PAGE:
Higher costs, falling CSAT scores and exhausted contact channels, Energy providers are feeling the effects that COVID-19 has had, and continues to have on customer service. But how can Energy providers effectively deal with customer issues and encourage customer retention when there is a dramatic influx in contact? During COVID-19, Synthetix clients have experienced average contact volumes rise by 203%, compared to the same period in 2019 – and with the government furlough scheme ending in October, it is expected that the situation will worsen. Energy providers must be diligent if they are to thrive through this period. This blog explores the factors that have caused such pressure on customer service and provides tried and tested solutions to help companies thrive moving forward.
What has caused a recent 24% increase in contact across businesses?
COVID-19, subsequent months of ‘lockdown’ and social distancing measures have impacted the economy significantly, causing it to shrink by a drastic 20.4% , following this, is mass redundancies and rising unemployment rates.
These series of events have considerably affected Energy provider customers, putting many of them in vulnerable situations that warrant immediate customer support.
As contact volume is surging, so is the complexity of queries, which demands more time to handle. This impacts not only the cost to serve customers - causing it to skyrocket - but can also negatively affect resolution quality.
“All of our agents are currently busy with other customers; you are number 78 in the queue”
A recent study by Which? revealed the most popular way in which customers contact Energy suppliers is via phone and email – due to the current climate and recent increase in contact volume, this has likely exacerbated, putting additional pressure on the contact channels.
Both phone and email contact channels require human supervision and therefore accumulate high employee costs. Currently, routine queries occur as normal but there is an influx of complex issues that need resolving as a result of COVID-19 – together these support queries are flooding phone and email channels.
Many Energy providers do not utilise alternative contact channels such as live chat and chatbots that can mitigate contact significantly by automating routine queries. In fact this is the preferred method of contact for many customers – 89% of millennials would rather find the answer to a question themselves using self-service, live chat or chatbot than pick up the phone. Allowing millennial customers to use their preferred contact channel of choice would significantly cut operation costs when contact volumes are high, yet Energy companies are not utilising this preference and therefore unnecessarily accumulating huge costs.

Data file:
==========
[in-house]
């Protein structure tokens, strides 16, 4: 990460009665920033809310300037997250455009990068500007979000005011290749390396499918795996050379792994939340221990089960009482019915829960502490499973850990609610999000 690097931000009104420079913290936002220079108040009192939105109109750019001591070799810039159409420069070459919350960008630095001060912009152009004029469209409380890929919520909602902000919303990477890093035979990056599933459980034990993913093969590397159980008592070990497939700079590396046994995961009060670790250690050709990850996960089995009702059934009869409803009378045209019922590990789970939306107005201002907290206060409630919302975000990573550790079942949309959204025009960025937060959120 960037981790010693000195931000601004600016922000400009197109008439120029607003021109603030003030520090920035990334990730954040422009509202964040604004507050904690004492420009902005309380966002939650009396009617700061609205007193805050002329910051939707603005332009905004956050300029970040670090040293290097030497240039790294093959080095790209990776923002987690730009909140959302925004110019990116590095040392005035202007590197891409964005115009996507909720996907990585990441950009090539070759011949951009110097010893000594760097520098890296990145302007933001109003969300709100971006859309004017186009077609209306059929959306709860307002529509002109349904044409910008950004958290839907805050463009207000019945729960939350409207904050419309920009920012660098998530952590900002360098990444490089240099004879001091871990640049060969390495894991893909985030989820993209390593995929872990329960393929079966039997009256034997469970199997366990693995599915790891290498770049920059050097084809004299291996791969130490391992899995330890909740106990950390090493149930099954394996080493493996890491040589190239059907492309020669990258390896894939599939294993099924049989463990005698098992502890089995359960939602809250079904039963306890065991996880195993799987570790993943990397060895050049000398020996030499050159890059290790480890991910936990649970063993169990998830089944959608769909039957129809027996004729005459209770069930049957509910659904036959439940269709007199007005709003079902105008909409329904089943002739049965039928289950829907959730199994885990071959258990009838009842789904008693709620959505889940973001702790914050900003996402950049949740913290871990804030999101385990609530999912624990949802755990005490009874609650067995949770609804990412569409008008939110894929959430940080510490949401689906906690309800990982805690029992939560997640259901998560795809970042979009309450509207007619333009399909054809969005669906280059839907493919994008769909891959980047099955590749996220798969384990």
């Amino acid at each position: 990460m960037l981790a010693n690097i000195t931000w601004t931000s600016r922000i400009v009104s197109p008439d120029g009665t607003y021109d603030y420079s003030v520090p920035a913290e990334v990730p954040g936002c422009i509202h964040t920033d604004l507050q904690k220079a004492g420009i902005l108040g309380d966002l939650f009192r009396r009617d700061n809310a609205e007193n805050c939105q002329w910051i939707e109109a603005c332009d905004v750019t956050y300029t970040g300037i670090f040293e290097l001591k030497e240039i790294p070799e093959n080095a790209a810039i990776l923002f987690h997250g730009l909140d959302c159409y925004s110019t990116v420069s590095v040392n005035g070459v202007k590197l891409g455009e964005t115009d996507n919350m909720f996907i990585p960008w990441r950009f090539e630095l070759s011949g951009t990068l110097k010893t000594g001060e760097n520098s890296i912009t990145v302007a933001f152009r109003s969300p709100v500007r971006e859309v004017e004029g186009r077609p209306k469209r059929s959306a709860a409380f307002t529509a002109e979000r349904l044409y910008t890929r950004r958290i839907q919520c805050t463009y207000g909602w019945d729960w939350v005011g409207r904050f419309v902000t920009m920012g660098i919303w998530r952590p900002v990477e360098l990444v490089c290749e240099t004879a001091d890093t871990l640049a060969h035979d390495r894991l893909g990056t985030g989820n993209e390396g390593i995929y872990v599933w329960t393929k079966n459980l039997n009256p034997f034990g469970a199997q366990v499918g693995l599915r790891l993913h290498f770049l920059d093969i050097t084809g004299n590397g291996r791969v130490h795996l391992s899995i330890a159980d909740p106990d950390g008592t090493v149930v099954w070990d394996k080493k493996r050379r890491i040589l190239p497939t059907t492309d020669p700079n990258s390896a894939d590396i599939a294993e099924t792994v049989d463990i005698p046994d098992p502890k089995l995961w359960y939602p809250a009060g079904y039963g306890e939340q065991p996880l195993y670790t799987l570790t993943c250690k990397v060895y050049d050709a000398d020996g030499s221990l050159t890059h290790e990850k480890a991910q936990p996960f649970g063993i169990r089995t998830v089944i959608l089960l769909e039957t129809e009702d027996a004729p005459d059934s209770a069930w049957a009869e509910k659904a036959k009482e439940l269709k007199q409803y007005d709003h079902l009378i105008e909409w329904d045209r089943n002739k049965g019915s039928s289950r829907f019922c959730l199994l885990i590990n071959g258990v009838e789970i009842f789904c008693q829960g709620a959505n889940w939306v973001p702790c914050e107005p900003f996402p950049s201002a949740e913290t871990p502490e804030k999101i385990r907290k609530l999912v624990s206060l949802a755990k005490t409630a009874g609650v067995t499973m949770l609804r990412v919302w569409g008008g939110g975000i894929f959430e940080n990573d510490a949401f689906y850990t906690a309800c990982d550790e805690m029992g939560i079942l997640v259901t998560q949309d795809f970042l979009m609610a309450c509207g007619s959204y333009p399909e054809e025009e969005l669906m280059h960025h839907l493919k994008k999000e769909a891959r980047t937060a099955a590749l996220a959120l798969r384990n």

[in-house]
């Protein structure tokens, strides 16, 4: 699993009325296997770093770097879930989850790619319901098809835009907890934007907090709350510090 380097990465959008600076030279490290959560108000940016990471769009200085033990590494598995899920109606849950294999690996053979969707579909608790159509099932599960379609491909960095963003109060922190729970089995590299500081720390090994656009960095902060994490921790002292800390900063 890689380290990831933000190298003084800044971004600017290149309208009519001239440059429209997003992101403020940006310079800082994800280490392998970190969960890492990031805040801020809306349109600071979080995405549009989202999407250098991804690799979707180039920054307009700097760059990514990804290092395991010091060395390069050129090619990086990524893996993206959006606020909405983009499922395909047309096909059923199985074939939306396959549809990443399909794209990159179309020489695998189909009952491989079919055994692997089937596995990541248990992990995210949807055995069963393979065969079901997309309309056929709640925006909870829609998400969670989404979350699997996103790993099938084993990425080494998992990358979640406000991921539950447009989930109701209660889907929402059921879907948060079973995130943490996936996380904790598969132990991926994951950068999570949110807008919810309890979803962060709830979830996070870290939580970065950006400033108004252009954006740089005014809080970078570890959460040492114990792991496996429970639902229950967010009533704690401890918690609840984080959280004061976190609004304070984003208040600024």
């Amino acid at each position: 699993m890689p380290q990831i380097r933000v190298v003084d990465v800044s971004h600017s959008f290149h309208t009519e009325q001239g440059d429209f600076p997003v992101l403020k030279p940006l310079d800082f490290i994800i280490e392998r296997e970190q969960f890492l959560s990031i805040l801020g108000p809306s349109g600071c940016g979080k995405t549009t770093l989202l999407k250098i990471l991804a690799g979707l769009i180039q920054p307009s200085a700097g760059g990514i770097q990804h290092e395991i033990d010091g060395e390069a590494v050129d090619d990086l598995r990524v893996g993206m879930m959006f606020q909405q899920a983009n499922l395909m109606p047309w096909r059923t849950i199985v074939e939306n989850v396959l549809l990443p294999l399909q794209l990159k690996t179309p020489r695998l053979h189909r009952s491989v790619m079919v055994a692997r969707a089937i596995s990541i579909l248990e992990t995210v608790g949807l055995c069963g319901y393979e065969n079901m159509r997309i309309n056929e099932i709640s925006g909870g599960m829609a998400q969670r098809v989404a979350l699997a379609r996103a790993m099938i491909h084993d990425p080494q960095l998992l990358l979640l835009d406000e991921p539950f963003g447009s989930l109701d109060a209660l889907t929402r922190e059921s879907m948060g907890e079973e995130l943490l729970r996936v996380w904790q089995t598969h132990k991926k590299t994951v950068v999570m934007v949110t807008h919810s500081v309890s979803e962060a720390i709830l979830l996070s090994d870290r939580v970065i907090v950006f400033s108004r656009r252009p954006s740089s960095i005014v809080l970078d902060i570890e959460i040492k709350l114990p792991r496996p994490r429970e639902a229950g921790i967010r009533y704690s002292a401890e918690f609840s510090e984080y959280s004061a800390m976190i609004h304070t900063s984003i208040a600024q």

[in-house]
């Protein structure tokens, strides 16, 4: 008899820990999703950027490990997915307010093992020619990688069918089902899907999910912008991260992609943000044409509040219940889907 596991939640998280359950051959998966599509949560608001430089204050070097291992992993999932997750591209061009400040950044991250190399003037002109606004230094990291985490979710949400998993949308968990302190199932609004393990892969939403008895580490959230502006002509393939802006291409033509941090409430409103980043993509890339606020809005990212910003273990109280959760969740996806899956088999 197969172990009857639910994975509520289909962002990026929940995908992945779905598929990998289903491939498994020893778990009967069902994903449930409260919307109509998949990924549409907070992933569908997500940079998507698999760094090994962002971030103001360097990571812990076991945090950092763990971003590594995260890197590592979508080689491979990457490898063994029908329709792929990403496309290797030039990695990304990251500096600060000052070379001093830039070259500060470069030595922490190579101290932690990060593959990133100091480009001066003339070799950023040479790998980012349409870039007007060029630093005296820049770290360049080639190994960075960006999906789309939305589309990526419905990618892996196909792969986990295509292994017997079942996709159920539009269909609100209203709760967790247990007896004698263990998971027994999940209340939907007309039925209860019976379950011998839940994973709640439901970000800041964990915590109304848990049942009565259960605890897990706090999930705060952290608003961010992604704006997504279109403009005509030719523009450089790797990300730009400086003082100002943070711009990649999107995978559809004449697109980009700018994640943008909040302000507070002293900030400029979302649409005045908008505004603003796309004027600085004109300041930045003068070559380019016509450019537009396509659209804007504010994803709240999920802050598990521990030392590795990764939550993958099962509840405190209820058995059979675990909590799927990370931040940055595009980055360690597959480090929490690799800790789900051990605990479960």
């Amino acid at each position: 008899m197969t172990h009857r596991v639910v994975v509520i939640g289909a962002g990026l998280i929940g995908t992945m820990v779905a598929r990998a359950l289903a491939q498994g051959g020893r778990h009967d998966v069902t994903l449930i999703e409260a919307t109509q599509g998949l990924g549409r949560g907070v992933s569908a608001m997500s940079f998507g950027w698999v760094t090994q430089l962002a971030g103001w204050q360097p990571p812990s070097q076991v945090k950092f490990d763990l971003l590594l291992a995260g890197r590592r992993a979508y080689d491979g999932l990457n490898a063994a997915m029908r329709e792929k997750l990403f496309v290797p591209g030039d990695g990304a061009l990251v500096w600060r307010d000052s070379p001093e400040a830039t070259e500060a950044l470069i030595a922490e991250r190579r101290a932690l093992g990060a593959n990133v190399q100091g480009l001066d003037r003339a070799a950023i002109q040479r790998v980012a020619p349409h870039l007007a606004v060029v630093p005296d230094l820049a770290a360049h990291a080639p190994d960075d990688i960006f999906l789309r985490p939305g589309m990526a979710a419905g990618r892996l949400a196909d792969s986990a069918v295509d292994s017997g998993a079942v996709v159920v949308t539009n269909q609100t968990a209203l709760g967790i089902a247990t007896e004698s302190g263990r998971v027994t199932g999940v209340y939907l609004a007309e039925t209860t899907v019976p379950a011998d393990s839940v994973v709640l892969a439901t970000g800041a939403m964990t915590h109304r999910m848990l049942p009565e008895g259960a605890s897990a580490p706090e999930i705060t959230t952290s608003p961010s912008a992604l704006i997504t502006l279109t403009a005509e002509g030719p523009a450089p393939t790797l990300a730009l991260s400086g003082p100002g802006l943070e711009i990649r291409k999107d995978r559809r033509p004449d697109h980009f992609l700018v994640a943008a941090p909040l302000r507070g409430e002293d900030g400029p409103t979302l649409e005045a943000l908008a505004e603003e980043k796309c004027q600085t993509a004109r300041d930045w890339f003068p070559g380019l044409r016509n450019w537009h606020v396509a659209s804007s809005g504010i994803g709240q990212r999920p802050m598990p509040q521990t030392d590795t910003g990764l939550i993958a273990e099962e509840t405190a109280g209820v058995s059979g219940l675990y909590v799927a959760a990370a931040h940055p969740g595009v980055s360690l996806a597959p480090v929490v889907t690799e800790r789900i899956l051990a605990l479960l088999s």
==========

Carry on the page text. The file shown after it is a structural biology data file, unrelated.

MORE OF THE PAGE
Since the pandemic, support teams have struggled to resolve contact queries the first time round, a recent study revealed that some companies have seen a 150% increase in resolution time which as a result, has impacted customer satisfaction negatively.
Energy support teams that are ill equipped with knowledge cannot resolve issues during first contact. Often due to lack of sufficient and flexible knowledge, agents result in transferring customers or arranging call backs, both of which contribute to poor First Contact Resolution (FCR) and longer wait times.
When customers are transferred from agent to agent, left on hold for hours and not called back, they feel undervalued; that their time has been wasted or that they have been forgotten – all of this on top of an already emotionally sensitive query is a recipe for disaster. The frustration that so many customers are currently experiencing is impacting company CSAT scores. In fact, since the COVID-19 crisis, CSAT scores have declined by 28% on average across both B2B and B2C.
Energy providers that are failing to address problems such as poor FCR, long wait times and cumbersome support options since the COVID-19 outbreak, are experiencing a decrease in CSAT scores and influx of negative customer reviews:
Customers, especially those who feel let down by Energy providers this year, during their most vulnerable times, are switching to companies who are beating the bad CSAT trend.
Energy providers who do not actively seek to improve on factors that impact their bad CSAT scores, will continue to receive negative reviews and eventually lose customers. During times of hardship, loyalty is prominent and this could be the differentiating factor in which energy companies survive the next 6 months.
October, the month in which the government furlough scheme will end, is fast approaching and will present a whole new series of problems for Energy customers.
It is expected that of the 1.1 million employers that furloughed their staff this year, 44% expect to make some or all of their staff redundant when the scheme comes to an end. This will not only leave a significant chunk of the population in vulnerable positions due to the economic climate, but potentially in a 5-week queue to receive their first Universal Credit payment.
For Energy support teams this means an influx of new and sensitive contact queries. The problem here is that the complex issues need agent prioritisation but will backed up behind hundreds, even thousands of everyday routine questions.
So, what happens when a desperate customer, who:
Poor customer service and experience.
With “poor customer service” listed as the main reason for customers receiving compensation in 2019, can Energy suppliers afford to have poor contact solutions in 2020?